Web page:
How to Treat Your Baby’s Cold? Baby’s cold can be just as hard on you as it is on her. But you can help ease your baby’s discomfort and keep the infection from worsening by ensuring she gets sufficient rest and liquids, which would include breast milk or formula if she’s less than four months old. Older babies can have a little water, and by six months she can begin drinking juices.
To relieve congestion, try squeezing some over-the-counter saline solution drops into each nostril, then suctioning with a rubber bulb syringe after a few moments to remove the mucus and liquid. This works well about fifteen minutes prior to a feeding if it’s difficult for your baby to breathe nasally while nursing. A bit of petroleum jelly to the outside of your baby’s nostrils can help reduce irritation.
Sitting with you in a steamy bathroom while the hot water’s on in the shower for about 15 minutes, or using a cool-mist vaporizer or humidifier to increase the moisture in your baby’s room should also help provide some relief for her. A warm bath could also work, and might provide her some additional comfort. Read also benefits of breastfeeding for mom and baby.
Sleeping at a slight incline may also help relieve postnasal drip. However, don’t use pillows in her crib to accomplish this; the risk of suffocation is too great. Try placing a couple of rolled up towels between the crib springs and mattress, or you might also want to try allowing her to sleep in her car seat in a slightly upright position.
Be sure to contact your pediatrician at the first sign of any illness in an infant less than three months old, especially in instances of a fever of 100.4 degrees or if she has a cough. Your pediatrician can give you guidelines about what constitutes a fever in older infants. If baby’s symptoms don’t improve within five to seven days, her cough worsens, she’s wheezing or gasping (possible pneumonia or respiratory syncytial virus, or RSV), or tugs at her ear (possible ear infection), your pediatrician should also be notified immediately.
Ways to Caring for Your Baby After Vaccinations
Nobody likes getting shots when they go to the doctor. But as a parent, it can be even more difficult when it’s time for your baby to receive one. Sometimes a baby will have a mild reaction to a vaccination, and might have trouble sleeping as a result. You can help decrease your baby’s discomfort by making sure he’s comfortable and well-rested when visiting the doctor’s office and you can use home treatments to help relieve some of the more common minor reactions to vaccinations.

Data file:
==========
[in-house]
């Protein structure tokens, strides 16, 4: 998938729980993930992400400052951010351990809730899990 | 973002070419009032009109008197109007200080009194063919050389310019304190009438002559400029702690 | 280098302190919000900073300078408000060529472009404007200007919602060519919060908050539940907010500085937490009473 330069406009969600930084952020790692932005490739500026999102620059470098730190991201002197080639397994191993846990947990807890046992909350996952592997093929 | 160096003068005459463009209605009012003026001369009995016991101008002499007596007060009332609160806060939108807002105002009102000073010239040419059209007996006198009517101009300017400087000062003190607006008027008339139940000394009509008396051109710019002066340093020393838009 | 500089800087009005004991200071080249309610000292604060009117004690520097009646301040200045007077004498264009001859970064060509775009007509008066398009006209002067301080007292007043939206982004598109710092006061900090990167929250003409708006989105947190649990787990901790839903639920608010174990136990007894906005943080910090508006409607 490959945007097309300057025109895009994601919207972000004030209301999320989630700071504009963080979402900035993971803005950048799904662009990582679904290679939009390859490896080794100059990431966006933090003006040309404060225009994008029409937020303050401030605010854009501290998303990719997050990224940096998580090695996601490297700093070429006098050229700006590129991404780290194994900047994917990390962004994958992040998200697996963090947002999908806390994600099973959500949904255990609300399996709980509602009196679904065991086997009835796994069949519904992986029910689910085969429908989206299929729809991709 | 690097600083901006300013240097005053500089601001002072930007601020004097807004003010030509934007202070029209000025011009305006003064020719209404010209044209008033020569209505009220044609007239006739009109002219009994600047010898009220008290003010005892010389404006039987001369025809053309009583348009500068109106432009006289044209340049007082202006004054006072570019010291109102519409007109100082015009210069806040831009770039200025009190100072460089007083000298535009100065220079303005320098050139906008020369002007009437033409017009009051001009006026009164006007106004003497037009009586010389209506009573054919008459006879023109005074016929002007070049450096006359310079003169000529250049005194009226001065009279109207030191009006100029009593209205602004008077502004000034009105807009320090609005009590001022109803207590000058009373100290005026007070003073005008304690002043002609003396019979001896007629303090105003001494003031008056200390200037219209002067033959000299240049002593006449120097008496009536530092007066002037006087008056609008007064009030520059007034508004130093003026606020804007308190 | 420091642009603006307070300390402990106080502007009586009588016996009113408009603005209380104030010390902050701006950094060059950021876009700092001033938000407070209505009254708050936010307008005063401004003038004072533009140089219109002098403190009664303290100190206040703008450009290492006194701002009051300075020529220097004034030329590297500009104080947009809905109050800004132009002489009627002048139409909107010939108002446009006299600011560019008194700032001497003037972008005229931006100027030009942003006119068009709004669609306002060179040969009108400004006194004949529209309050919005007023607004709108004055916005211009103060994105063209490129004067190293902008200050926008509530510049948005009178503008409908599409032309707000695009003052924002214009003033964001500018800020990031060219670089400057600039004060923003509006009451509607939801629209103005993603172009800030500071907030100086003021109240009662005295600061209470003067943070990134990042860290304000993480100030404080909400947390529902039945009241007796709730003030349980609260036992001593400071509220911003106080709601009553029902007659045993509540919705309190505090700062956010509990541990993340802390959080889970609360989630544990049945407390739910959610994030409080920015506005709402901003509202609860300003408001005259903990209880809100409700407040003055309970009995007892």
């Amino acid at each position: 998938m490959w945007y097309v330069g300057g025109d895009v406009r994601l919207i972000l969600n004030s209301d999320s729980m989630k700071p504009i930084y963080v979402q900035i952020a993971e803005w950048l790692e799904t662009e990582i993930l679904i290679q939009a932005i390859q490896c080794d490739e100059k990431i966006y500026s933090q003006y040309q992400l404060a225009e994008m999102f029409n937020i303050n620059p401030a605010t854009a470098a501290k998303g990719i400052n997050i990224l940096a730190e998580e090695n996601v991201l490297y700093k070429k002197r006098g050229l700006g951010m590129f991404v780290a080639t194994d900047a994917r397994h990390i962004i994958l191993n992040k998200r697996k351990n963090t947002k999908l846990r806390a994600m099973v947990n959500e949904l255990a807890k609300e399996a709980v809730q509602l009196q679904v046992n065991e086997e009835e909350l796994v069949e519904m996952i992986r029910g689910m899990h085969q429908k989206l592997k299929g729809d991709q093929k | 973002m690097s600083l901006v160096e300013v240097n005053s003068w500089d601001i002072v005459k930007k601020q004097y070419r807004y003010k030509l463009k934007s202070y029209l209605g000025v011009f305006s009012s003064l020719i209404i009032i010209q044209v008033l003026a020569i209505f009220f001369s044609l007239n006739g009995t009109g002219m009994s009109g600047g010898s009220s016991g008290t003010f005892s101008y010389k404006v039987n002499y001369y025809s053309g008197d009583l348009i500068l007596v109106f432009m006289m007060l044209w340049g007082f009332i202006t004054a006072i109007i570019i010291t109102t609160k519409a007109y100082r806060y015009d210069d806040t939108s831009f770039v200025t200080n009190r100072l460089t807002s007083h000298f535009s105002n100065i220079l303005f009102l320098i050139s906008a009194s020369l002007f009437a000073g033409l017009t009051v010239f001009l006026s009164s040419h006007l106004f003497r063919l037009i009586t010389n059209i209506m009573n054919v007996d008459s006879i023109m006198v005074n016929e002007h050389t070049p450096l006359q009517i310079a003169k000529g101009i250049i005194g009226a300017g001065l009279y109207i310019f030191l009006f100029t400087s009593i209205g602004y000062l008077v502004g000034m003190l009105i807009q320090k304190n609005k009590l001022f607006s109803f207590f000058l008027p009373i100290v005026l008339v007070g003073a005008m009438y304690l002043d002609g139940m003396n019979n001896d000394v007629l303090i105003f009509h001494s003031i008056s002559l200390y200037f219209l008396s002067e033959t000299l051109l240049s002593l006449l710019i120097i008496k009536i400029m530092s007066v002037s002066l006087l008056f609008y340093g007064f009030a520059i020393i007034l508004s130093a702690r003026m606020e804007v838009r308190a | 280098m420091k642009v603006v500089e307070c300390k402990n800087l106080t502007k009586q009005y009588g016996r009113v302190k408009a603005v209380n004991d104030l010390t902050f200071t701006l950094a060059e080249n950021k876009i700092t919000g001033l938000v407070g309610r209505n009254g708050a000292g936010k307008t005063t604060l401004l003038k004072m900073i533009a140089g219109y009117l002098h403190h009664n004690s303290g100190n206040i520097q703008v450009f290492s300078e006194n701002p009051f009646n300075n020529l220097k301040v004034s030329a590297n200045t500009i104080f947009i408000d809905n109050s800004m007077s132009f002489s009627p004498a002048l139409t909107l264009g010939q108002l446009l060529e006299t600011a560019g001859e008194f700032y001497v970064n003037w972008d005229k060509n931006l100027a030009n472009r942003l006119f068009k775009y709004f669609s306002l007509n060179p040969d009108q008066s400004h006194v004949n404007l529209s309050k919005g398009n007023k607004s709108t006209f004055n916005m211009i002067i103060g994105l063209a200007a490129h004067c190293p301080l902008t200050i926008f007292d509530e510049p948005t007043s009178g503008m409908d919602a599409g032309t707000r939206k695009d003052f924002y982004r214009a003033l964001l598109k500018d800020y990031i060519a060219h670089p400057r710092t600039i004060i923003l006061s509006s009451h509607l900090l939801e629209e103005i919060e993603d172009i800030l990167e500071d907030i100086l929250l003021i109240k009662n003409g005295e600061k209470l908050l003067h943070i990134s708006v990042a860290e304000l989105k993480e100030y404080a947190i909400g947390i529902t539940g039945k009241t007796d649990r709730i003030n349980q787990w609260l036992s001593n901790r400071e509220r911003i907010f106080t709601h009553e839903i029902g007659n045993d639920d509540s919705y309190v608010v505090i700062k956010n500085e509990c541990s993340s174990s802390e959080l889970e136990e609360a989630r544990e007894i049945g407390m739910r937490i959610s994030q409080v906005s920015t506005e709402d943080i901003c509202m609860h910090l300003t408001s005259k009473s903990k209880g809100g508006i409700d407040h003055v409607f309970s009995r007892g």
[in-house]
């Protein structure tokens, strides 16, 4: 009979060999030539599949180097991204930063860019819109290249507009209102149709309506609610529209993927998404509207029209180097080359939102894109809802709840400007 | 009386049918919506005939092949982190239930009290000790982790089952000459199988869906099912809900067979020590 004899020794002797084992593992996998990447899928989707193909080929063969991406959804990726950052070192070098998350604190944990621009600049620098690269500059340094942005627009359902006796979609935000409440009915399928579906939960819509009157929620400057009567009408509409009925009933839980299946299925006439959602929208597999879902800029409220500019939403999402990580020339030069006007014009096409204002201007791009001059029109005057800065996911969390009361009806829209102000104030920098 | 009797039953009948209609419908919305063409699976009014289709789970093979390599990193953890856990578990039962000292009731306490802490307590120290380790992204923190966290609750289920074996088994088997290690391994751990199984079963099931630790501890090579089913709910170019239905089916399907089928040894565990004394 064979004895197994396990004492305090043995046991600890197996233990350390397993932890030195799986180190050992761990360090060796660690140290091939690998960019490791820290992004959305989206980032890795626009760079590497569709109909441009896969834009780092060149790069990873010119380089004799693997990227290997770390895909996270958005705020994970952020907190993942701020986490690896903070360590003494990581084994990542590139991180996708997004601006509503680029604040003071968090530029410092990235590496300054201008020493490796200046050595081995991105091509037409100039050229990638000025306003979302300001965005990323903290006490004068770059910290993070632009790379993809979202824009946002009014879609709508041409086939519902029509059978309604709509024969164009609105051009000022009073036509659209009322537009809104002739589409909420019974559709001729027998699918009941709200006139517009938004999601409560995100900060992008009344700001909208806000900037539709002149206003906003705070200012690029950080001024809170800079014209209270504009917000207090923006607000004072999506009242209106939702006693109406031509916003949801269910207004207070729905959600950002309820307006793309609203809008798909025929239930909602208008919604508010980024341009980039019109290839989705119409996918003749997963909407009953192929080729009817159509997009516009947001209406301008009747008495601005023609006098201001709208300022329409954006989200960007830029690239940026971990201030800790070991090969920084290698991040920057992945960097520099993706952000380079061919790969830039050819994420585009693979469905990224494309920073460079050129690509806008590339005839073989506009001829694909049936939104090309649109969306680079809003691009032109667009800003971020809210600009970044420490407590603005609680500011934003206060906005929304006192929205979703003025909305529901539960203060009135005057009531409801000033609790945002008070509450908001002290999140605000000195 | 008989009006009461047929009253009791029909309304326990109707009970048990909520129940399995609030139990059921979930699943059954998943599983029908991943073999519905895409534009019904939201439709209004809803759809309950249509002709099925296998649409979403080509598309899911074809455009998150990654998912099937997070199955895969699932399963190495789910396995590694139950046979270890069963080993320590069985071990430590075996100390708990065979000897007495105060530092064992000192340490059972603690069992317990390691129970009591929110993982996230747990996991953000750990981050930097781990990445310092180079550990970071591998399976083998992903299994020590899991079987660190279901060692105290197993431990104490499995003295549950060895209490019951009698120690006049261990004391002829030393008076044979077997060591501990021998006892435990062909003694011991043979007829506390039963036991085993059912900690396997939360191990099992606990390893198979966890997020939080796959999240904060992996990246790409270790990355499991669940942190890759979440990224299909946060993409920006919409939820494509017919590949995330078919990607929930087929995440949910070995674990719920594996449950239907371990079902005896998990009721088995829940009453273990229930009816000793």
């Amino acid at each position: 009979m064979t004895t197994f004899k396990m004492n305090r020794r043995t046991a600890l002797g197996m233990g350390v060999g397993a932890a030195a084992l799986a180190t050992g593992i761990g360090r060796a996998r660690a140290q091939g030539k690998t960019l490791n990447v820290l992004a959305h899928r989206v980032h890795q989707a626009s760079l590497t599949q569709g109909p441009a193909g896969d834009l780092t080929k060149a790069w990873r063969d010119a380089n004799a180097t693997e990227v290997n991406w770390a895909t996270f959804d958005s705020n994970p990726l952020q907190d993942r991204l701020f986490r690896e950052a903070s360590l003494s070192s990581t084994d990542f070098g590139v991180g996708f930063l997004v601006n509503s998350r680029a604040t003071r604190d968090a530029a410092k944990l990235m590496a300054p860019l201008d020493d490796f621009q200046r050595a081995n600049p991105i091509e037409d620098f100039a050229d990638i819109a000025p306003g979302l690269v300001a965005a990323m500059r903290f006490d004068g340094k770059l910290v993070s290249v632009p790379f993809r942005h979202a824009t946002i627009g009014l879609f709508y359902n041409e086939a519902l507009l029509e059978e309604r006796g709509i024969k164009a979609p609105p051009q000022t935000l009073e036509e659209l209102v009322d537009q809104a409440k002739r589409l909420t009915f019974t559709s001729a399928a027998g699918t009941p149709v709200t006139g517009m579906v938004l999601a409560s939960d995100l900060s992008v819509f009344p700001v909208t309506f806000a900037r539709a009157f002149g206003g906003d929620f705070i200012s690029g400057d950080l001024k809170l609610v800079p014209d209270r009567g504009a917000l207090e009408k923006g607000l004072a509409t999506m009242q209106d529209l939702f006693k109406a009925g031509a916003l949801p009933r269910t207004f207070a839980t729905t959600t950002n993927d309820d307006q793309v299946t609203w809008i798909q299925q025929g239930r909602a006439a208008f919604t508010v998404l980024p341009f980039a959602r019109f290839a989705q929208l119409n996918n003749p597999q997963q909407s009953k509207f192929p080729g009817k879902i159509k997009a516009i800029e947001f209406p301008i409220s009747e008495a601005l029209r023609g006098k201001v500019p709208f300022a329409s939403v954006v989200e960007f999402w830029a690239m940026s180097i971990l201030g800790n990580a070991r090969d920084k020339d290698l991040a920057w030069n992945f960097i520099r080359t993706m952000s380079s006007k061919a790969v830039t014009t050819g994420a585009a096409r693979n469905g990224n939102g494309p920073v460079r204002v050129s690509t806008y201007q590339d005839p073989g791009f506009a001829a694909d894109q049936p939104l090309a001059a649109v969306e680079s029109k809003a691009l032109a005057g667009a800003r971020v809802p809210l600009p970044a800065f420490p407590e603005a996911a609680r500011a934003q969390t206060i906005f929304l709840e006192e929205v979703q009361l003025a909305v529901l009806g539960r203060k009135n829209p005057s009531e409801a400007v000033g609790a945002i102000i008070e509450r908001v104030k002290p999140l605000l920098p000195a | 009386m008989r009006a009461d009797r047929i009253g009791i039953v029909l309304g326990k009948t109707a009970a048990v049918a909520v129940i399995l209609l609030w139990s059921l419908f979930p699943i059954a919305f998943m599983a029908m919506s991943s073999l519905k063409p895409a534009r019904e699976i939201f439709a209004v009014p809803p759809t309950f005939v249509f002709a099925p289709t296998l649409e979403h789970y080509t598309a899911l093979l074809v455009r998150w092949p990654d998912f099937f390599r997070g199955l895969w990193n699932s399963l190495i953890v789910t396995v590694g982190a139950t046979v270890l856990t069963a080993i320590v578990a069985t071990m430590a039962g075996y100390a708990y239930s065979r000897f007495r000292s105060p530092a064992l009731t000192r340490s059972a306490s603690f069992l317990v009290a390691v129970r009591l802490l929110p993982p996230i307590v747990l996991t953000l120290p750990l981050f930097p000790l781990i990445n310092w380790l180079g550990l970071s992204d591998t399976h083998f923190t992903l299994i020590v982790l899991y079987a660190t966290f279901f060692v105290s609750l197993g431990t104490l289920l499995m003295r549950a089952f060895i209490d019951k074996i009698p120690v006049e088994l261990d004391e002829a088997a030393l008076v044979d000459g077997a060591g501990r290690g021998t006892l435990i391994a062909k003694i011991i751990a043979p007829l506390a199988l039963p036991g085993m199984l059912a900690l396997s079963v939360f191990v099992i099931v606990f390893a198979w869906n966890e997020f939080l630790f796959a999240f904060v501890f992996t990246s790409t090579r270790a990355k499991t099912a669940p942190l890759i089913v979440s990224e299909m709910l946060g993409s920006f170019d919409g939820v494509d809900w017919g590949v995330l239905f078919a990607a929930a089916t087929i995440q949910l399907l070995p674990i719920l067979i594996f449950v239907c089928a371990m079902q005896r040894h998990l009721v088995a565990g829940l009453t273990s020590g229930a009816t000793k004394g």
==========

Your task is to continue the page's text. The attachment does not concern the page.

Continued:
If your child develops a slight fever, try giving him acetaminophen (Tylenol) or ibuprofen (Motrin or Advil). This can help reduce a fever and alleviate any pain felt in the location of the shot. Remember to never give aspirin to your baby because of the risk of Reye’s Syndrome. The injection site might also become red and swollen.
A cool compress or ice pack applied to the site for approximately 10 to 20 minutes can also provide relief. A mild skin rash might develop 7 to 14 days following the injection, particularly with the chickenpox or measles, mumps and rubella (MMR) vaccine. Though this type of rash can last for several days, it usually disappears on its own without treatment.
You might find your baby is more fretful and restless and refuse to eat following a vaccination. If you can keep the commotion down at home, and cuddle and hold your child when he needs it, it will help him feel more comfortable and relaxed when it comes to bedtime. Also make sure he has plenty of liquids.
Keeping the house and the room baby sleeps in at a comfortable temperature will also help, as he’s more likely to be fussy and restless if he’s too warm. Try to keep in mind that if your baby does become a bit restless in the night that the discomfort is only temporary, and he’s most likely to get right back on track with his sleeping and eating schedule soon.